Let’s get ready to tremble. With two of the most frightening days of the year ahead — Halloween, and election night right behind it — GO! Magazine checked in with a few area bookshop owners Deon Stonehouse, of Sunriver Books and Music; Duncan McGeary of Pegasus Books of Bend; and Cassie Clemans of Roundabout Books, also in Bend — to see what books they recommend to their customers looking to have the bejesus scared out of them.
Clemans suggested a couple of gothic novels, including “Mexican Gothic,” set in 1950s Mexico, where a young woman learns the secrets of a haunting old mansion. Clemans said the book, which was published in June, is among her favorite books, and “Great for people who don’t normally read horror.”
The other book, which she called “more gothic than horror,” was “Plain Bad Heroines,” by Emily M. Danforth, in which a history book about the gruesome death of students at a New England girls’ school, leads a horror film crew to the long-abandoned building, where events rekindle suspicions of a curse.
Clemans also urges readers toward Stephen King’s recent collection “If It Bleeds,” which offers “four chilling new novellas from the master,” continuing the tradition of “The Body” and “Rita Hayworth and the Shawshank Redemption,” two of his novellas that became the films “Stand by Me” and “The Shawshank Redemption,” respectively.
At Pegasus Books, McGeary is fond of “The Haunting of Hill House,” the 1959 Shirley Jackson classic about a group of people who take up residency, for paranormal investigation purposes, in a purportedly haunted house.
“I read that years ago,” said McGeary, who leaves the book face-out on the shelf at Pegasus, “and it sells constantly.”
“She’s considered a great writer now. It’s really interesting, she just rises higher and higher in everybody’s esteem as a writer,” McGeary said. “She’s very subtle and she’s very good with characters. She’s not a jump-out-scare person. She’s more of a creeping dread, and it’s really well done.”
Going even farther back, he suggests people read Mary Shelley’s 1818 novel “Frankenstein,” about Victor Frankenstein and his
Due to its longstanding presence in film, that title needs little introduction, and yet, “It has nothing to do with any of the movies,” McGeary said with a laugh. “None of the movies are the book, and the book is none of the movies. It’s very different. I don’t know if it would translate well as a movie, but it’s great as a book.”
Among McGeary’s three personal favorites is Stephen King’s “The Stand,” a sprawling novel about survivors of a “superflu” pandemic that wipes out most humans. Though it came out in 1978, it feels relevant in 2020
“I love where he goes in that. What he does with the characters is totally unexpected,” McGeary said.
He’s also a fan of Richard Matheson’s 1954 novel “I Am Legend,” the story of a survivor of a pandemic that turns people into vampires. The influential novel was adapted into a few films, including the 2007 Will Smith vehicle of the same title.
“None of the movies are able to do the great twist at the end of that book. None of them have pulled it off, and it just makes that book a great book,” he said.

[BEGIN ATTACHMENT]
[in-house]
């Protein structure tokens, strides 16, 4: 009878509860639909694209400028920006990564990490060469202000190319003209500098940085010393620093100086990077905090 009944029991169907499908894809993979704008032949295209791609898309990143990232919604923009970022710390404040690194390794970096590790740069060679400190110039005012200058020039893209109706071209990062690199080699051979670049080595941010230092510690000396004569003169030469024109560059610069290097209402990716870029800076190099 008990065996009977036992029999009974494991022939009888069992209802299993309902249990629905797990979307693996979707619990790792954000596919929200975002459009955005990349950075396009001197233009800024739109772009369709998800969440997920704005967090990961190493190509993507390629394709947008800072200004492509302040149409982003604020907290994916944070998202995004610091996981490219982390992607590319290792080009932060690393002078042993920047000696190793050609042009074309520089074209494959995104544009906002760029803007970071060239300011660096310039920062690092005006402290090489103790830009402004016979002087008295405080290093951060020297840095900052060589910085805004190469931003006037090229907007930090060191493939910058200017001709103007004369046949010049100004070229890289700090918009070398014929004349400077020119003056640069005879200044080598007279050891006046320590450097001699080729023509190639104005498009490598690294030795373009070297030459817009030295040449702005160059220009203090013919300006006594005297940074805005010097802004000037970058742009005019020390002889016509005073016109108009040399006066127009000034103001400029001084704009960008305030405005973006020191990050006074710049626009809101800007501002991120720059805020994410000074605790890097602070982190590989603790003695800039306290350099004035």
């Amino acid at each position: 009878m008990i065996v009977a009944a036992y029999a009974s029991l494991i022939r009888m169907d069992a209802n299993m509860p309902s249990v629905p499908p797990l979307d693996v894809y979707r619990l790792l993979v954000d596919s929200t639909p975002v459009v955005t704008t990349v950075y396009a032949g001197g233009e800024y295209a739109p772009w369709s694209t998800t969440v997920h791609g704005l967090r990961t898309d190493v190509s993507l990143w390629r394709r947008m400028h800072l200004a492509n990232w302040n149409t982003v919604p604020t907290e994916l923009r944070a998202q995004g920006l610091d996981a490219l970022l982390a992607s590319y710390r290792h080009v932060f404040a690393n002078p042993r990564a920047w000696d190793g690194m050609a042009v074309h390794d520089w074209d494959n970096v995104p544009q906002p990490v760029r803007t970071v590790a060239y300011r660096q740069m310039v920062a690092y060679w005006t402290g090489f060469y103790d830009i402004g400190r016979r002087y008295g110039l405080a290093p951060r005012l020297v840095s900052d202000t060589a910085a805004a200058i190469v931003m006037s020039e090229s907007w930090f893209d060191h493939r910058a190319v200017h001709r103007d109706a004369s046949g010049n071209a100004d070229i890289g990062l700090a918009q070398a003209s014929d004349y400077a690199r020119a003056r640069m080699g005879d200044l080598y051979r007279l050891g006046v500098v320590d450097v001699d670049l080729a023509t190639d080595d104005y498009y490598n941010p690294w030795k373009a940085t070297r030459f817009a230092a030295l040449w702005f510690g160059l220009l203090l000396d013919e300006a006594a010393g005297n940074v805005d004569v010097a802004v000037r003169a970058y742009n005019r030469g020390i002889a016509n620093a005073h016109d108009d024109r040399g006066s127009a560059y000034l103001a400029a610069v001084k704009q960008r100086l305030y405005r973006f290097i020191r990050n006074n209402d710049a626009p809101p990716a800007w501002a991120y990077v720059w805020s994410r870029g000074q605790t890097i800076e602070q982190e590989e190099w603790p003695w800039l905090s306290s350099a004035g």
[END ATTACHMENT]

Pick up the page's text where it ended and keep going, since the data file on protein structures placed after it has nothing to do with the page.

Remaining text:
His third horror pick: “Song of Kali,” a 1985 novel by Dan Simmons.
“It has just shocking scenes in it. He goes there — beyond what you think he’s gonna go. So those three books are memorable to me,” McGeary said.
For someone looking for some horror books written by a local, McGeary has penned a few himself, including “Snaked,” about a coastal Washington town besieged by giant serpents, “Led to the Slaughter,” his historical horror novel about werewolves and the Donner Party, and “Tuskers,” his series about hyper-intelligent pigs at war with the human race.
Stonehouse at Sunriver Books also recommends a scary read that might interest locals: “Crooked River,” by Portland author Valerie Geary, is the story of two girls who after the death of their mother, move in with their dad, who lives in a meadow on the edge of the Crooked River. When a woman’s body is found in the river, their father is a prime suspect. And the girls must prove their father innocent.
“A killer is loose, their father on a fast track to jail, and two young girls are alone in their quest to make things right,” Stonehouse writes in her recommendation at sunriverbooks.com. “Geary uses the spectacular landscape of Central Oregon beautifully.”
Stonehouse is also fond of “The Night Tiger,” by Yangsze Choo.
“A young boy in southeast Asia is taking care of his employer, a doctor, in the final raving days of the man’s life,” Stonehouse told GO! “He demands a promise from the young boy, that he will travel to a distant town, take employment with another doctor there, and search for the man’s missing finger before it is too late! Meanwhile a tiger is prowling a nearby plantation, a tiger with a taste for human flesh and the ability to disappear in an instant.”
Stonehouse’s third and final book recommendation for those wanting to make their hair stand on end is Elizabeth Kostova’s “The Historian.”
“‘The Historian’ brings Vlad Dracula to life! A young girl opens a book in her father’s study, inside is the image of a dragon. From this beginning her life changes forever,” Stonehouse said. “The story uses real details from history, goes all over Europe, and the writing is sublime.”